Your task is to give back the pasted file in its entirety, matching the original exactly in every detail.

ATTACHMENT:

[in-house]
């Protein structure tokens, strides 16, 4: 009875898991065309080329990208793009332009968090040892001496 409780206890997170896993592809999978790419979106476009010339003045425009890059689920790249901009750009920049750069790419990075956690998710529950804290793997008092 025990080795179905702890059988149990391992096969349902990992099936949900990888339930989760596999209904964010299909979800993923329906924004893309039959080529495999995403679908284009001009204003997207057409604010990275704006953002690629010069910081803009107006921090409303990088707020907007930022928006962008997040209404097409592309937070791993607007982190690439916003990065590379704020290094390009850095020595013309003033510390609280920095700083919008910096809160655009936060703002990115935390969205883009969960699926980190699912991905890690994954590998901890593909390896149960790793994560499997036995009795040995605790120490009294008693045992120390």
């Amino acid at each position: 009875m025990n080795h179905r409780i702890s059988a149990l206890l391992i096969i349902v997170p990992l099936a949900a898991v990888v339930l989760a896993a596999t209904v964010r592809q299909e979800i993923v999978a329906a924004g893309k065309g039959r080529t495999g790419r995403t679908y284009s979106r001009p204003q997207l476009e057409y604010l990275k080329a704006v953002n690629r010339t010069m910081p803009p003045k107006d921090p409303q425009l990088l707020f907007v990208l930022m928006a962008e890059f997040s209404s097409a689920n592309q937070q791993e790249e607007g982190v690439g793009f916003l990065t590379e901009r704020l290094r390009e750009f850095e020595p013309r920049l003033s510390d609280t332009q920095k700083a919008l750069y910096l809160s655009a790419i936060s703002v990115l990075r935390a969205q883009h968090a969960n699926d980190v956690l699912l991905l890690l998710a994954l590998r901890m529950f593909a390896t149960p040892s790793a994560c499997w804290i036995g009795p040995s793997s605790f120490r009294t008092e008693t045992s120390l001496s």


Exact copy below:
[in-house]
């Protein structure tokens, strides 16, 4: 009875898991065309080329990208793009332009968090040892001496 409780206890997170896993592809999978790419979106476009010339003045425009890059689920790249901009750009920049750069790419990075956690998710529950804290793997008092 025990080795179905702890059988149990391992096969349902990992099936949900990888339930989760596999209904964010299909979800993923329906924004893309039959080529495999995403679908284009001009204003997207057409604010990275704006953002690629010069910081803009107006921090409303990088707020907007930022928006962008997040209404097409592309937070791993607007982190690439916003990065590379704020290094390009850095020595013309003033510390609280920095700083919008910096809160655009936060703002990115935390969205883009969960699926980190699912991905890690994954590998901890593909390896149960790793994560499997036995009795040995605790120490009294008693045992120390």
């Amino acid at each position: 009875m025990n080795h179905r409780i702890s059988a149990l206890l391992i096969i349902v997170p990992l099936a949900a898991v990888v339930l989760a896993a596999t209904v964010r592809q299909e979800i993923v999978a329906a924004g893309k065309g039959r080529t495999g790419r995403t679908y284009s979106r001009p204003q997207l476009e057409y604010l990275k080329a704006v953002n690629r010339t010069m910081p803009p003045k107006d921090p409303q425009l990088l707020f907007v990208l930022m928006a962008e890059f997040s209404s097409a689920n592309q937070q791993e790249e607007g982190v690439g793009f916003l990065t590379e901009r704020l290094r390009e750009f850095e020595p013309r920049l003033s510390d609280t332009q920095k700083a919008l750069y910096l809160s655009a790419i936060s703002v990115l990075r935390a969205q883009h968090a969960n699926d980190v956690l699912l991905l890690l998710a994954l590998r901890m529950f593909a390896t149960p040892s790793a994560c499997w804290i036995g009795p040995s793997s605790f120490r009294t008092e008693t045992s120390l001496s």